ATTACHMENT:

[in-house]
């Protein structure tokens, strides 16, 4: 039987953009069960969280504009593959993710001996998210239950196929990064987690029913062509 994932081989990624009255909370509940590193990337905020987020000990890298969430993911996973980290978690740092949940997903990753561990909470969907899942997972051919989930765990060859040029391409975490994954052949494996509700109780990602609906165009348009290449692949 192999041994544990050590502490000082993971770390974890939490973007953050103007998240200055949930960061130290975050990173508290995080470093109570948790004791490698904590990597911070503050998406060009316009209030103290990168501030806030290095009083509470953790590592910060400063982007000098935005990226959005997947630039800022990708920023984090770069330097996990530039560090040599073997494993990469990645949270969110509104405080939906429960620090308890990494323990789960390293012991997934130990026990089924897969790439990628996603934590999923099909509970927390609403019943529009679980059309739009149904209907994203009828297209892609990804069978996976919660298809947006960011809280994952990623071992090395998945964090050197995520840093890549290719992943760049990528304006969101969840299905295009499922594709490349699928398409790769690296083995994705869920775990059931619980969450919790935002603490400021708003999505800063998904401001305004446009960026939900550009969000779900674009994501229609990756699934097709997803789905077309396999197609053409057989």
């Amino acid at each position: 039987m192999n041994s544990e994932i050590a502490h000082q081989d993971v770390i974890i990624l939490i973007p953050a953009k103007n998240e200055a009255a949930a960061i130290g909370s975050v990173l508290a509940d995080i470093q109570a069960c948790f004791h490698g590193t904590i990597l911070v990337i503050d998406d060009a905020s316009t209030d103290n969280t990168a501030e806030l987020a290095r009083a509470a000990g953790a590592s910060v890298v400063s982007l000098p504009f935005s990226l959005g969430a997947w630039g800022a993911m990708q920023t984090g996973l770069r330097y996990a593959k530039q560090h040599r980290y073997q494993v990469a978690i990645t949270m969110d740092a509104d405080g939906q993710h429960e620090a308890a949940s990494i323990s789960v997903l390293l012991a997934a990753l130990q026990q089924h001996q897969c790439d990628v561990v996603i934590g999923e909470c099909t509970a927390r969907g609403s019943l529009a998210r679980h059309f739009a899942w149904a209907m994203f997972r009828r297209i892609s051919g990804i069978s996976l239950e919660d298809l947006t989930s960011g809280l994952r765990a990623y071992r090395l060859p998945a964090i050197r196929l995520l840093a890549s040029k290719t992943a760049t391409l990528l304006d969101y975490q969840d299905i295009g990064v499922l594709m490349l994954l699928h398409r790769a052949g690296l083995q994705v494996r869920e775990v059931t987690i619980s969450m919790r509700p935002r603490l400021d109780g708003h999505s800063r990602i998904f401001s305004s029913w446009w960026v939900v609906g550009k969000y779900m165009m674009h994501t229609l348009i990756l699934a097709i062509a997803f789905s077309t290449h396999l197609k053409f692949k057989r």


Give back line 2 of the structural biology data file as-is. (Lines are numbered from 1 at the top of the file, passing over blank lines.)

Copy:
């Protein structure tokens, strides 16, 4: 039987953009069960969280504009593959993710001996998210239950196929990064987690029913062509 994932081989990624009255909370509940590193990337905020987020000990890298969430993911996973980290978690740092949940997903990753561990909470969907899942997972051919989930765990060859040029391409975490994954052949494996509700109780990602609906165009348009290449692949 192999041994544990050590502490000082993971770390974890939490973007953050103007998240200055949930960061130290975050990173508290995080470093109570948790004791490698904590990597911070503050998406060009316009209030103290990168501030806030290095009083509470953790590592910060400063982007000098935005990226959005997947630039800022990708920023984090770069330097996990530039560090040599073997494993990469990645949270969110509104405080939906429960620090308890990494323990789960390293012991997934130990026990089924897969790439990628996603934590999923099909509970927390609403019943529009679980059309739009149904209907994203009828297209892609990804069978996976919660298809947006960011809280994952990623071992090395998945964090050197995520840093890549290719992943760049990528304006969101969840299905295009499922594709490349699928398409790769690296083995994705869920775990059931619980969450919790935002603490400021708003999505800063998904401001305004446009960026939900550009969000779900674009994501229609990756699934097709997803789905077309396999197609053409057989």